As the hon. Lady will know, the Government published in time for this Committee a detailed explanation of how the different criteria would play out. “Guidance on Determining Permit Allocations” sets out the different criteria and the rationale for them, including all the criteria she has mentioned. It also addresses the question why an element of random selection is being used. The reason is that we wish to maximise the benefits to the UK economy. We do not wish to cut out smaller organisations, smaller hauliers, that might be excluded by a focus purely on intensity of use, proportion of international trade and the like. This provision allows a wider and more extensive use of permits, and we think that that is in the interests of the industry and of hauliers more generally.
It is a very negative indication to business to say that we will randomly determine whether to award a permit. Business needs security. That has been the big cry of business for the past two and a half years. To then say, “Well, you may plan your business ventures, but we will not provide any certainty about whether you can access the permit scheme,” seems an incredibly random decision by Government in itself, leaving aside the impact that it will have on the economy. If, as the Minister has said, there is a focus and small businesses are able to access the scheme, will he make that absolutely clear?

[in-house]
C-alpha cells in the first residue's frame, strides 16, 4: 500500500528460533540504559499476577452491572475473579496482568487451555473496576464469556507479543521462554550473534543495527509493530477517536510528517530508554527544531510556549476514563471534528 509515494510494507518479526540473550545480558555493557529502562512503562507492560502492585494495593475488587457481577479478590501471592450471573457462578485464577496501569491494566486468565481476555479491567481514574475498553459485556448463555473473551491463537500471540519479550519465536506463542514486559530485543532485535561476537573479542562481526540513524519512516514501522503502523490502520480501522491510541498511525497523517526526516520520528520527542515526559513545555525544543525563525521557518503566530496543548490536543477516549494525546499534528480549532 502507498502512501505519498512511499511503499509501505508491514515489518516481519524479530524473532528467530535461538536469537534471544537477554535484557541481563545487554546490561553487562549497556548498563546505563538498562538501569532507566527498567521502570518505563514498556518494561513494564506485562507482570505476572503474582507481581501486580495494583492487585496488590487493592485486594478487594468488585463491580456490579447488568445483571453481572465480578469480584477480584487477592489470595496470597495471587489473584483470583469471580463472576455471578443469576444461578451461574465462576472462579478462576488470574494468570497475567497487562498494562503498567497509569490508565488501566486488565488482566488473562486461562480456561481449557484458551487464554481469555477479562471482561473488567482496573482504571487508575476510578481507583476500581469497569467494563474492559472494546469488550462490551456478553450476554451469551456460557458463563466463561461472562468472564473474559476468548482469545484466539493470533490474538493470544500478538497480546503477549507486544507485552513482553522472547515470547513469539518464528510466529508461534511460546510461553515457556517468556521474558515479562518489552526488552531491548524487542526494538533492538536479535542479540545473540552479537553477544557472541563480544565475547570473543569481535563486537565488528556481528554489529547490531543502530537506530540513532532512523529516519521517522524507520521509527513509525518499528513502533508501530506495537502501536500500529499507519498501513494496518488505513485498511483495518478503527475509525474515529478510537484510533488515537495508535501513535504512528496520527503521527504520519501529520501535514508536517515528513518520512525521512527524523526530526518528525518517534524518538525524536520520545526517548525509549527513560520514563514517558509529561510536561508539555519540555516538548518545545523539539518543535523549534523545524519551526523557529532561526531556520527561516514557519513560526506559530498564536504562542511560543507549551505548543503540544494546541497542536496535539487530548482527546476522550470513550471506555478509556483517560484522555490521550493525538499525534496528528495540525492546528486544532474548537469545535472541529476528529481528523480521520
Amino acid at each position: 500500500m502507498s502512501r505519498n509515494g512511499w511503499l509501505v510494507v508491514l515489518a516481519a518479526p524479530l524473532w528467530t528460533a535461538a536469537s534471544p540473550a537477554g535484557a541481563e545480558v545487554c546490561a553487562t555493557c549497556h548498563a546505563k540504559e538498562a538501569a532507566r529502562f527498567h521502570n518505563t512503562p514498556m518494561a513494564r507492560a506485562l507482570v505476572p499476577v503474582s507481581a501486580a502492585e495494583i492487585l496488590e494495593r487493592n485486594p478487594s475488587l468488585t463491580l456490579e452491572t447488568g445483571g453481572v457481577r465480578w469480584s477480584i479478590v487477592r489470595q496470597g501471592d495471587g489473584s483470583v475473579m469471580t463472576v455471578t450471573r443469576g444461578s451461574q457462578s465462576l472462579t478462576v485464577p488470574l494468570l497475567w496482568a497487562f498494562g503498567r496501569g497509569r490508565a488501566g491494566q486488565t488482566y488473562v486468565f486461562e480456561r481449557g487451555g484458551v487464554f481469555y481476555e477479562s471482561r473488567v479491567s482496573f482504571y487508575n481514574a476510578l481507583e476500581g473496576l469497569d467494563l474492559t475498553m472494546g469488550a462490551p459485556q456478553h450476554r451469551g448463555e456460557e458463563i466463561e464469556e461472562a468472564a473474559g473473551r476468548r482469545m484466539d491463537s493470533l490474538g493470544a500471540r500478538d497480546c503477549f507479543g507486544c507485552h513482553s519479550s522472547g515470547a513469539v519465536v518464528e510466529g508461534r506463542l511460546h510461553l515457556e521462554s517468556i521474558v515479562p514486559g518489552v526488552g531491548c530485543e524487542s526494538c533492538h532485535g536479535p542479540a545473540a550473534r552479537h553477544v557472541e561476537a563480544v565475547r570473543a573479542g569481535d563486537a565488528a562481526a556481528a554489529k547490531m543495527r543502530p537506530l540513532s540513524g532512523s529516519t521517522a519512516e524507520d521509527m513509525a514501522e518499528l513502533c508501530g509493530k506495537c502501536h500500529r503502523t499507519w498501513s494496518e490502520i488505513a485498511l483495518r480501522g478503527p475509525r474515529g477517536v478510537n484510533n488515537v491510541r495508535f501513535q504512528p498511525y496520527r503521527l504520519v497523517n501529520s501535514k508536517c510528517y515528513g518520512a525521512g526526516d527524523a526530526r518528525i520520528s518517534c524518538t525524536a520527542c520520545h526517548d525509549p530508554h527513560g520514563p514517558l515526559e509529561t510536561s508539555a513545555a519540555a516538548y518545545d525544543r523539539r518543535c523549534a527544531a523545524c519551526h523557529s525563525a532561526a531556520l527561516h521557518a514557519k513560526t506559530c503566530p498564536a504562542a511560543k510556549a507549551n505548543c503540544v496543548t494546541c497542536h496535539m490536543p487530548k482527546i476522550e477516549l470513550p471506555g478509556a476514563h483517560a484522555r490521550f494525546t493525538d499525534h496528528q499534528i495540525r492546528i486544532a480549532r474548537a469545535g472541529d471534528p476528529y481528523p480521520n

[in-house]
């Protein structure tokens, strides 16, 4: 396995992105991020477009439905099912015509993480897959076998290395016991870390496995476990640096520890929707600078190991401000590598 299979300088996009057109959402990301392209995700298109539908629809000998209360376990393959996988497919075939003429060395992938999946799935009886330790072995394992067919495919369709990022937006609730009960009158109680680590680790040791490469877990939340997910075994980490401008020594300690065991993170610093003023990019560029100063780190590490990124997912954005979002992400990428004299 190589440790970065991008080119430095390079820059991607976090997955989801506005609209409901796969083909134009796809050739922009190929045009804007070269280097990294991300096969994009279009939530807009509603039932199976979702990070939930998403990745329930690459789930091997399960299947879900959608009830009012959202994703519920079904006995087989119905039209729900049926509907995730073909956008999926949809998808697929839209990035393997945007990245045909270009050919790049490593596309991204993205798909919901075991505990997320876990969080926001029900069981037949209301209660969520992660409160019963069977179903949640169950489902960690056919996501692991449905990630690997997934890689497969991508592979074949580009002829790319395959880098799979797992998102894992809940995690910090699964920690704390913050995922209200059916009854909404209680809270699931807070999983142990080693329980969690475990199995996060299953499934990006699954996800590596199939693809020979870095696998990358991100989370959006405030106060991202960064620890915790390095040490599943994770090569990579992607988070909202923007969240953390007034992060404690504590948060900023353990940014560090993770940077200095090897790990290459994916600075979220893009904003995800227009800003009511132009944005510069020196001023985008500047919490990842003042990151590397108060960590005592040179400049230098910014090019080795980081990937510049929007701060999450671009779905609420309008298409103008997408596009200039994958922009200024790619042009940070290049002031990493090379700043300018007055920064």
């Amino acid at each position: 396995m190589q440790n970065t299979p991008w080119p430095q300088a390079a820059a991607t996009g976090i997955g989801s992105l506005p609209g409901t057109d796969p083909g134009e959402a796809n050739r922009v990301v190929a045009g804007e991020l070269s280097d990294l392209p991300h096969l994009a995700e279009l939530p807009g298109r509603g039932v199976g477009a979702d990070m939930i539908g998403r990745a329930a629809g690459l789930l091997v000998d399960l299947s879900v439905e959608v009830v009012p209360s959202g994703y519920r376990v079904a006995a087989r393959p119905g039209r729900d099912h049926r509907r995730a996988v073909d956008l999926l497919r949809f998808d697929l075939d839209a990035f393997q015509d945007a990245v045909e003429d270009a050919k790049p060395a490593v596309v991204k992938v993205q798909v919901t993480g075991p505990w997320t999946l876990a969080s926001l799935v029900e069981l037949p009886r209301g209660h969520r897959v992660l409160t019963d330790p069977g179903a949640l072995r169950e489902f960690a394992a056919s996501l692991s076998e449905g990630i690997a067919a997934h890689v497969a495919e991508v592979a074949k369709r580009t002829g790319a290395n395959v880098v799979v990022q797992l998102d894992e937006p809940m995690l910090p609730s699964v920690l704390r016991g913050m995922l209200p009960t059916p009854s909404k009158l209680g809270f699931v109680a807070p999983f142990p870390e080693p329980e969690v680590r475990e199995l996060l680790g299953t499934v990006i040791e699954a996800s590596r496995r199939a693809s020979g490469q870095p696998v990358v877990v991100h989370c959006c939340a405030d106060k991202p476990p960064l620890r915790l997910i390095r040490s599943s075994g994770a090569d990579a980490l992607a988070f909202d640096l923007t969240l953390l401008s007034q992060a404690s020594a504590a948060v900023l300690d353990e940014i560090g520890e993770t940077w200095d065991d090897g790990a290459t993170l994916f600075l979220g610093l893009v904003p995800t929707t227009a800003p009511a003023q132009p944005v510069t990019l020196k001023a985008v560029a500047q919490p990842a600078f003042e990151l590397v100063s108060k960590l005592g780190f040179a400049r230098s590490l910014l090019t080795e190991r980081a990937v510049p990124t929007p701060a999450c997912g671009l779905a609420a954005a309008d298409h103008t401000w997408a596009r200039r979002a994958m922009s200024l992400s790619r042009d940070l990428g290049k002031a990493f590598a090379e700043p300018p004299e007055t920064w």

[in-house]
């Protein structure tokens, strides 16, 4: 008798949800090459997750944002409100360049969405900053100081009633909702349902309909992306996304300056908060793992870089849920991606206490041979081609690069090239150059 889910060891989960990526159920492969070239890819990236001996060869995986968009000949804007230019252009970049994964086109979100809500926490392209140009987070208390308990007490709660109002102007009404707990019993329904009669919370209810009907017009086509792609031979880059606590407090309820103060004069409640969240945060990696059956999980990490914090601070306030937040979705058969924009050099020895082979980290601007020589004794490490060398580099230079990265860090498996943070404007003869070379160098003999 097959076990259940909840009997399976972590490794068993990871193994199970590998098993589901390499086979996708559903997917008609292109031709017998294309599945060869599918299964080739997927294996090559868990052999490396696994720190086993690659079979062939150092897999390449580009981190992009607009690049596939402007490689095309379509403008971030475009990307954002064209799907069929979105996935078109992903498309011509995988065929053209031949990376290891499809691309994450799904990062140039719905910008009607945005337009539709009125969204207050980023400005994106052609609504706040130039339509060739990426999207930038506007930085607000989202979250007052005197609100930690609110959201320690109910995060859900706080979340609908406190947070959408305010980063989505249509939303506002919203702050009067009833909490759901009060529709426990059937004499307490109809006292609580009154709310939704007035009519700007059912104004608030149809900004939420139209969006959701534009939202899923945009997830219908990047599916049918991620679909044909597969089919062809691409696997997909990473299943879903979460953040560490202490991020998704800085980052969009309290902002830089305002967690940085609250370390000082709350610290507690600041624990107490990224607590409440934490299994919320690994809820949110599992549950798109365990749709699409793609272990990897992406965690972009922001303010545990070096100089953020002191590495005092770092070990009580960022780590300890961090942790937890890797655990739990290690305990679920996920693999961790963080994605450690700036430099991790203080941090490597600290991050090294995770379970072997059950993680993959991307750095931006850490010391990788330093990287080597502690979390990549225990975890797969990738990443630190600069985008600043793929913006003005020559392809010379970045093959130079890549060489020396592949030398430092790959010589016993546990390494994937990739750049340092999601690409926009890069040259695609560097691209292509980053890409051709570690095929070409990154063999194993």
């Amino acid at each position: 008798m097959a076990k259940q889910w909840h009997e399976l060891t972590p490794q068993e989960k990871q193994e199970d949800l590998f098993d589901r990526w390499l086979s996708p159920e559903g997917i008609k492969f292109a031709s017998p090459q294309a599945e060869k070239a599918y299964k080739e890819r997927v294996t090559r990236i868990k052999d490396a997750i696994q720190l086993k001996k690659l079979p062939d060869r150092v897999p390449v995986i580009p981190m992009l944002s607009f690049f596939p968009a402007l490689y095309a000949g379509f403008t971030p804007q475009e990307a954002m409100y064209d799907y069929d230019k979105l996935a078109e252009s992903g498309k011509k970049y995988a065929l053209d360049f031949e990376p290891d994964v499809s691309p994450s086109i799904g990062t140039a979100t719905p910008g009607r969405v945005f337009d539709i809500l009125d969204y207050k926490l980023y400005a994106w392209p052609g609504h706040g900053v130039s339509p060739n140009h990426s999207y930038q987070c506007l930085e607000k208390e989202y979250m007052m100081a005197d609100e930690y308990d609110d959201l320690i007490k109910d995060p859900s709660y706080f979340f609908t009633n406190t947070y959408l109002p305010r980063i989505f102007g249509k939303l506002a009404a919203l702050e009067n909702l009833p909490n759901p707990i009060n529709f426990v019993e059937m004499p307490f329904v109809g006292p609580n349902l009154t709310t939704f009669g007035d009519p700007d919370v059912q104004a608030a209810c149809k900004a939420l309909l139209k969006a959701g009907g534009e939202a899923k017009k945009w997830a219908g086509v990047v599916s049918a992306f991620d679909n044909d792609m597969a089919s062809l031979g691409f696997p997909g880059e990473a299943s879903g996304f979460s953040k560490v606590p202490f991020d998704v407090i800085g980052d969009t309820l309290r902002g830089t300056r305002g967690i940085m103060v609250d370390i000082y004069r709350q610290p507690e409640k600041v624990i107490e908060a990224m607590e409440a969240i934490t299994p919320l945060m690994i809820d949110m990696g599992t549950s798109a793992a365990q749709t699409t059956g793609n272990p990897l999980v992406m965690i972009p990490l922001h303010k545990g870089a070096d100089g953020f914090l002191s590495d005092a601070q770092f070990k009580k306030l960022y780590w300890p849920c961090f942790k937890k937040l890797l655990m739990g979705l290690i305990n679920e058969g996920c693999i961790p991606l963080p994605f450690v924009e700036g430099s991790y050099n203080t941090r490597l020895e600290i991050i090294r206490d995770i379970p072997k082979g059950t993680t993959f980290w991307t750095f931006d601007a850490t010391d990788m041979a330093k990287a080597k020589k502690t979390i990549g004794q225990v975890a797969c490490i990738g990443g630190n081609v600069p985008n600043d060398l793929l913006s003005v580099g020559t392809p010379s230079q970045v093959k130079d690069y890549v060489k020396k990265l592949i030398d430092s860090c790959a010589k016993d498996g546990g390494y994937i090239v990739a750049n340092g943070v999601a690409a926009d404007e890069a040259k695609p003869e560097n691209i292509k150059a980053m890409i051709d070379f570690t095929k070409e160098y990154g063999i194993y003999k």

That is clear in the “Guidance on Determining Permit Allocations”, and we have said all the way through that the point of including an element of random selection is to allow the benefits of a wider dispersion of permits to be felt. If we scored purely by intensity of use and/or proportion of international business, that would mean that a few hauliers might—in many cases, almost certainly would—get either all or none of the permits for which they applied. We think that that would be uncompetitive and unfair, so we have included this element. Of course, it applies only once all the existing criteria have been applied, so it is not a structuring principle from the outset of the way in which the permits are allocated.
The hon. Lady also asked why there is no appeal process. She will be aware that allocation is an automated process; there is no human discretion associated with it. It is not like a jury trial, where some judgment element might be applied in the application of the criteria. Therefore, to have an element of appeal would be to undermine the thrust of the policy and to cut against the principle that these things are automatically generated. But of course, as we have already indicated, we believe that there will be plenty of scope for existing operators to get permits, even if they do not get ECMT permits.